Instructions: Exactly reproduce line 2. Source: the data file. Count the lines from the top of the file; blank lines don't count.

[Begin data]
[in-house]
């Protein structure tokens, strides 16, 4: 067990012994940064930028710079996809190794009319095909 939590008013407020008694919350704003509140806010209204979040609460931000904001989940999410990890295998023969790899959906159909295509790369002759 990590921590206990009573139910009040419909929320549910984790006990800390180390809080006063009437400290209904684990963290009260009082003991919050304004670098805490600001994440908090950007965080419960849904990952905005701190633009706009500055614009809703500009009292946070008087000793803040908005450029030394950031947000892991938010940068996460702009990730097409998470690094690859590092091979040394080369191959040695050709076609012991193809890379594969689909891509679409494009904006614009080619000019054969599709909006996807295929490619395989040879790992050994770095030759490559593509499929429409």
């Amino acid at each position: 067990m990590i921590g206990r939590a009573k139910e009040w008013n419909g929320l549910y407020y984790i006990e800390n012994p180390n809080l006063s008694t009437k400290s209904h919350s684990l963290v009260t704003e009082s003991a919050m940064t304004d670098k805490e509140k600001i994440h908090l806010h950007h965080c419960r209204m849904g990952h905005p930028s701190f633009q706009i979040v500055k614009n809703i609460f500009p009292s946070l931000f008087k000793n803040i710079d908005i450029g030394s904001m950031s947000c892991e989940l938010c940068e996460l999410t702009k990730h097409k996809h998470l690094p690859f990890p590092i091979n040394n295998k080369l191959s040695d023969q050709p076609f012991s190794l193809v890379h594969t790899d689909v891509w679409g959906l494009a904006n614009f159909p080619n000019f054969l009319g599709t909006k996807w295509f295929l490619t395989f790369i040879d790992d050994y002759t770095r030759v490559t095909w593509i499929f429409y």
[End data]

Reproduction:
């Protein structure tokens, strides 16, 4: 067990012994940064930028710079996809190794009319095909 939590008013407020008694919350704003509140806010209204979040609460931000904001989940999410990890295998023969790899959906159909295509790369002759 990590921590206990009573139910009040419909929320549910984790006990800390180390809080006063009437400290209904684990963290009260009082003991919050304004670098805490600001994440908090950007965080419960849904990952905005701190633009706009500055614009809703500009009292946070008087000793803040908005450029030394950031947000892991938010940068996460702009990730097409998470690094690859590092091979040394080369191959040695050709076609012991193809890379594969689909891509679409494009904006614009080619000019054969599709909006996807295929490619395989040879790992050994770095030759490559593509499929429409």